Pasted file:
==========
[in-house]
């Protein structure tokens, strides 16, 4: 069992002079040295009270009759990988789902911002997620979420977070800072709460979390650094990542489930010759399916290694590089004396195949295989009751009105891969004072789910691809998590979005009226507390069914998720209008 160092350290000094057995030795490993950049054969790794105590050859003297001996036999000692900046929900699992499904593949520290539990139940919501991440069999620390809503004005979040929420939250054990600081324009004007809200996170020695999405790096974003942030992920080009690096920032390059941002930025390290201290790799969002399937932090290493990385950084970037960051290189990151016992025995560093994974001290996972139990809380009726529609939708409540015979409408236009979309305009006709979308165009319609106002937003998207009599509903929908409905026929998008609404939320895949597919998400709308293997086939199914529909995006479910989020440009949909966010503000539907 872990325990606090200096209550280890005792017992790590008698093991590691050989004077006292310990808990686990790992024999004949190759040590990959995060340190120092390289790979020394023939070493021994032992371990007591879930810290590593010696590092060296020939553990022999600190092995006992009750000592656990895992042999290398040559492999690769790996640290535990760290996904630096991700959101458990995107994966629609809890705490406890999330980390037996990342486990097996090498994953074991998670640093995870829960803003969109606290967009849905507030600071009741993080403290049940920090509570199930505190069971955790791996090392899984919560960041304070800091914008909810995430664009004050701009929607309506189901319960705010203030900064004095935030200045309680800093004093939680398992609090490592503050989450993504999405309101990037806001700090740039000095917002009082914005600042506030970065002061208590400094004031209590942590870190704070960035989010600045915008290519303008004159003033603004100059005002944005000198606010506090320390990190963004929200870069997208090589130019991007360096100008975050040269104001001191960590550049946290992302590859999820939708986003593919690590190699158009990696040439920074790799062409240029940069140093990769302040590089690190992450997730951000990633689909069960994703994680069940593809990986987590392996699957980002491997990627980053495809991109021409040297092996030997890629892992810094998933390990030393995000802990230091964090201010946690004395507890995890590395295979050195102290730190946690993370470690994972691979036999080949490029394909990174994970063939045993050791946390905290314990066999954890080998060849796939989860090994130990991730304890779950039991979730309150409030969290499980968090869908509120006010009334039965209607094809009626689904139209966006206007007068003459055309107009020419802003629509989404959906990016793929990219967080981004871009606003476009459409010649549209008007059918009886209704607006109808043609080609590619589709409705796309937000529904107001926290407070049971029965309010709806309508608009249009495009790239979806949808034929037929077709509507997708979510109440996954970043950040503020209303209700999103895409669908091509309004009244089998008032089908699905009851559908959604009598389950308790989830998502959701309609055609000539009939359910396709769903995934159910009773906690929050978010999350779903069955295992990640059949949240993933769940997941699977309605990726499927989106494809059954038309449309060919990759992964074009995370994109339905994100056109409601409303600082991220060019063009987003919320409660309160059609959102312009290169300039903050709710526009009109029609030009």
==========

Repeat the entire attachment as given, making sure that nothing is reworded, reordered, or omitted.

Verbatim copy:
[in-house]
């Protein structure tokens, strides 16, 4: 069992002079040295009270009759990988789902911002997620979420977070800072709460979390650094990542489930010759399916290694590089004396195949295989009751009105891969004072789910691809998590979005009226507390069914998720209008 160092350290000094057995030795490993950049054969790794105590050859003297001996036999000692900046929900699992499904593949520290539990139940919501991440069999620390809503004005979040929420939250054990600081324009004007809200996170020695999405790096974003942030992920080009690096920032390059941002930025390290201290790799969002399937932090290493990385950084970037960051290189990151016992025995560093994974001290996972139990809380009726529609939708409540015979409408236009979309305009006709979308165009319609106002937003998207009599509903929908409905026929998008609404939320895949597919998400709308293997086939199914529909995006479910989020440009949909966010503000539907 872990325990606090200096209550280890005792017992790590008698093991590691050989004077006292310990808990686990790992024999004949190759040590990959995060340190120092390289790979020394023939070493021994032992371990007591879930810290590593010696590092060296020939553990022999600190092995006992009750000592656990895992042999290398040559492999690769790996640290535990760290996904630096991700959101458990995107994966629609809890705490406890999330980390037996990342486990097996090498994953074991998670640093995870829960803003969109606290967009849905507030600071009741993080403290049940920090509570199930505190069971955790791996090392899984919560960041304070800091914008909810995430664009004050701009929607309506189901319960705010203030900064004095935030200045309680800093004093939680398992609090490592503050989450993504999405309101990037806001700090740039000095917002009082914005600042506030970065002061208590400094004031209590942590870190704070960035989010600045915008290519303008004159003033603004100059005002944005000198606010506090320390990190963004929200870069997208090589130019991007360096100008975050040269104001001191960590550049946290992302590859999820939708986003593919690590190699158009990696040439920074790799062409240029940069140093990769302040590089690190992450997730951000990633689909069960994703994680069940593809990986987590392996699957980002491997990627980053495809991109021409040297092996030997890629892992810094998933390990030393995000802990230091964090201010946690004395507890995890590395295979050195102290730190946690993370470690994972691979036999080949490029394909990174994970063939045993050791946390905290314990066999954890080998060849796939989860090994130990991730304890779950039991979730309150409030969290499980968090869908509120006010009334039965209607094809009626689904139209966006206007007068003459055309107009020419802003629509989404959906990016793929990219967080981004871009606003476009459409010649549209008007059918009886209704607006109808043609080609590619589709409705796309937000529904107001926290407070049971029965309010709806309508608009249009495009790239979806949808034929037929077709509507997708979510109440996954970043950040503020209303209700999103895409669908091509309004009244089998008032089908699905009851559908959604009598389950308790989830998502959701309609055609000539009939359910396709769903995934159910009773906690929050978010999350779903069955295992990640059949949240993933769940997941699977309605990726499927989106494809059954038309449309060919990759992964074009995370994109339905994100056109409601409303600082991220060019063009987003919320409660309160059609959102312009290169300039903050709710526009009109029609030009």